It is impossible to determine that a sealed product without an expiration date printed on it is spoiled. And we all know that some perfumes stay stable for decades, so it’s hard to predict when any of them would go off. So, I understand that, in general, a store cannot really know that they are selling something that is past its prime. But a consumer has even less information to go on by: a store would at least know when they got a batch, how they stored it, and whether there were any other complaints about that batch or that brand. All-in-all, while it is a loss, I would expect it to be a store’s loss, not an individual buyer’s one.

On a separate point, as much as I am against what IFRA does to perfume industry and would prefer it (and similar agencies) to stay away from regulating what can go into perfumes (bar really dangerous ingredients), I would love if one of them would protect our rights by making beauty, cosmetics and perfume companies put production dates on packaging – as Givenchy did with one of my favorite LE perfumes (by the way, it’s still fine, 12 years later).


Givenchy Amarige Mimosa 2007


Images: my own


30 thoughts on “Spreading the Negative Word-of-Mouth: Perfumarie

  1. I’m so sorry you were treated in such a bad way by this company. It really is not right when as you say, you paid full price for a brand new product. They should take the hit, not you. The manner in which they dealt with the PayPal resolution centre makes it even worse. What a stressful, expensive and unpleasant experience.

    I will avoid them like the plague.

    Liked by 1 person

  2. What a shame that a company treated you that way. My way of dealing with crap service of late has to been to take to Twitter. Seems to get results from a lot of companies, they don’t like the exposure there. I certainly won’t be patronizing Perfumarie!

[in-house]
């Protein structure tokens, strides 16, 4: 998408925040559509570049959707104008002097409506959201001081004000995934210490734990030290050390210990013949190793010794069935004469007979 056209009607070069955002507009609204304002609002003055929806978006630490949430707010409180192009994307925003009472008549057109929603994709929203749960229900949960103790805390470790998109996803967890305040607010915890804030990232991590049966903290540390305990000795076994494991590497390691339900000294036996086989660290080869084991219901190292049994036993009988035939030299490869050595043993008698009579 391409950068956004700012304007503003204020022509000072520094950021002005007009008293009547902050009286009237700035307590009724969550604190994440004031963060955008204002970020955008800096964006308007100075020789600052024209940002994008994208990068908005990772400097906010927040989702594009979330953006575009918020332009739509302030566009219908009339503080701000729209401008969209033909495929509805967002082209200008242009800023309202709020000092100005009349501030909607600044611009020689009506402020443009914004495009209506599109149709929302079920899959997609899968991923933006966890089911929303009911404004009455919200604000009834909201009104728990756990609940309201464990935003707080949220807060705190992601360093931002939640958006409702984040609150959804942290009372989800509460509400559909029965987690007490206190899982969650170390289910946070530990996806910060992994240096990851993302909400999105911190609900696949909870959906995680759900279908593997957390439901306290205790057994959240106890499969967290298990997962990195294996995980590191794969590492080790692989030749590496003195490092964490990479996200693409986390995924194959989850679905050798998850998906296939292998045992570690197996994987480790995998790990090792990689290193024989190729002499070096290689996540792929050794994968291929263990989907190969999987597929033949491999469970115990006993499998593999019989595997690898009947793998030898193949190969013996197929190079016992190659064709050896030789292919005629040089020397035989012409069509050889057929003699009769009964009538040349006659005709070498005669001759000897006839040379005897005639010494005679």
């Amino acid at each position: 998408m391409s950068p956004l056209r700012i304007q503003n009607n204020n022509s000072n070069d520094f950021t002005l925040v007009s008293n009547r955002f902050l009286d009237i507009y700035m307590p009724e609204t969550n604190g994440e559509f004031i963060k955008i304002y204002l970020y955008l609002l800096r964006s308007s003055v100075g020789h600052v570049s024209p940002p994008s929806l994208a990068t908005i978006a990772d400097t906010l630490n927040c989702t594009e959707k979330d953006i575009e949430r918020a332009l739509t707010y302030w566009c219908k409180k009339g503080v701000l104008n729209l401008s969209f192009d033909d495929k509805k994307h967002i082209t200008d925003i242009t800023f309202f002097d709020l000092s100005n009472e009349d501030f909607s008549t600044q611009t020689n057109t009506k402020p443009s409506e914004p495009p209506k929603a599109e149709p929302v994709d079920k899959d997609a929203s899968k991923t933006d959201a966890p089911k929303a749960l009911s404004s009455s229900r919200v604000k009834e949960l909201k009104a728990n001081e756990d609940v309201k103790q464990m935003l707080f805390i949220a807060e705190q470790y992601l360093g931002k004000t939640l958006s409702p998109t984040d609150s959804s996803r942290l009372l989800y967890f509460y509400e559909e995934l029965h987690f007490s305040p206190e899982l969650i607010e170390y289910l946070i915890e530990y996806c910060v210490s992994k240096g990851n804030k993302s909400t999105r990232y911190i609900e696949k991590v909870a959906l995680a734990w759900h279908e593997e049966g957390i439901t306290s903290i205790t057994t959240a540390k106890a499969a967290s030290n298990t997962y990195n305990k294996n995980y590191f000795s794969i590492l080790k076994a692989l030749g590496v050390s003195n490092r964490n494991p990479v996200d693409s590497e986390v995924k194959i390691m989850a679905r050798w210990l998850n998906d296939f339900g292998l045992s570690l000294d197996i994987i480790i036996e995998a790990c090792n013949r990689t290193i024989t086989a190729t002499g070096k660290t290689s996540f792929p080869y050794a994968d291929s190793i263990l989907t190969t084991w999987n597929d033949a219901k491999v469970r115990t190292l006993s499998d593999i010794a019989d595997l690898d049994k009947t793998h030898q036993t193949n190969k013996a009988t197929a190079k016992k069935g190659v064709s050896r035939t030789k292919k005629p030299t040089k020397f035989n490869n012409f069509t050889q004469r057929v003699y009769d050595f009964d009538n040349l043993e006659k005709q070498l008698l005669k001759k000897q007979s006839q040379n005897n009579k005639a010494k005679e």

Liked by 2 people

  3. Shockingly shabby treatment. Think that is a great idea to print production dates on the bottle. Your experience would definitely infringe the Consumer Rights Act over here. I am surprised PayPal didn’t step up. Send them the bottle and give their staff a nasty niff?

    Liked by 1 person

    • PayPal rarely takes customers’ side – not unless it’s something really black and white. I should remember it the next time I have any issues and go directly to my Credit Card.


  4. I am so sorry to hear this. I would have filed a charge back with my CC company regardless. What shameful business practices. Have never shopped with them and never will.

    Liked by 1 person

    • I would have but you cannot do it in parallel with PayPal and CC, and by the time I got PP’s resolution, I was preparing to my long business trip, then was traveling, then tried to catch up… And then it was too late.


  5. I am so sorry you experienced this – how utterly awful! Thank you for letting us know, I was actually thinking of ordering from them for Holiday gifts. I too, learned the hard way with another online retailer (SkincareRX), I also paid via PayPal, the complaint resolution did not favor me in the end. It’s unfortunate, but the few times I have filed a complaint, PP has dropped the ball.